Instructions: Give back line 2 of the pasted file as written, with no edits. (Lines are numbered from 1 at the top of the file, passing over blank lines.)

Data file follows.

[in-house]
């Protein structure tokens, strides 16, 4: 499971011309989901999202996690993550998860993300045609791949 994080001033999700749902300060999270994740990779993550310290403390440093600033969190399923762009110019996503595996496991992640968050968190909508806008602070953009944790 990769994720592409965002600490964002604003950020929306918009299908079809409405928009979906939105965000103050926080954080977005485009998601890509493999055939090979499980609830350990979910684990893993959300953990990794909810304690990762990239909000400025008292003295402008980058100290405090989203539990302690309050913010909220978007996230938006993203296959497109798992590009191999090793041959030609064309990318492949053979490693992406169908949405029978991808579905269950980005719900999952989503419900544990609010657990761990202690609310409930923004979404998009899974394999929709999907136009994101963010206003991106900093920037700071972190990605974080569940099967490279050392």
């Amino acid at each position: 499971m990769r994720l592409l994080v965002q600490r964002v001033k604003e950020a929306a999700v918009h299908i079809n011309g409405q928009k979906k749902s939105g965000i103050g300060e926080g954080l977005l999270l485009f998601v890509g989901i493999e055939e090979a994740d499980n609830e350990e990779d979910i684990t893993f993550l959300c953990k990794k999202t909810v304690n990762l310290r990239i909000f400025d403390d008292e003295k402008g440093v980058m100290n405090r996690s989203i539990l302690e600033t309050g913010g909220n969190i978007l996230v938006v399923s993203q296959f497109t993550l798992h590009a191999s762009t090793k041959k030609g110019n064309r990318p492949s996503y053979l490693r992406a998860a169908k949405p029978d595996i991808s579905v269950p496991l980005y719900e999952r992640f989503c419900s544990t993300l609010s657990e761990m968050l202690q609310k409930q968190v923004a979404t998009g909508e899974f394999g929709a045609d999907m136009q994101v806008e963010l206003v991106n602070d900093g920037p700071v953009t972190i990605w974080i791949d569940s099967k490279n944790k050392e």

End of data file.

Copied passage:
């Protein structure tokens, strides 16, 4: 499971011309989901999202996690993550998860993300045609791949 994080001033999700749902300060999270994740990779993550310290403390440093600033969190399923762009110019996503595996496991992640968050968190909508806008602070953009944790 990769994720592409965002600490964002604003950020929306918009299908079809409405928009979906939105965000103050926080954080977005485009998601890509493999055939090979499980609830350990979910684990893993959300953990990794909810304690990762990239909000400025008292003295402008980058100290405090989203539990302690309050913010909220978007996230938006993203296959497109798992590009191999090793041959030609064309990318492949053979490693992406169908949405029978991808579905269950980005719900999952989503419900544990609010657990761990202690609310409930923004979404998009899974394999929709999907136009994101963010206003991106900093920037700071972190990605974080569940099967490279050392």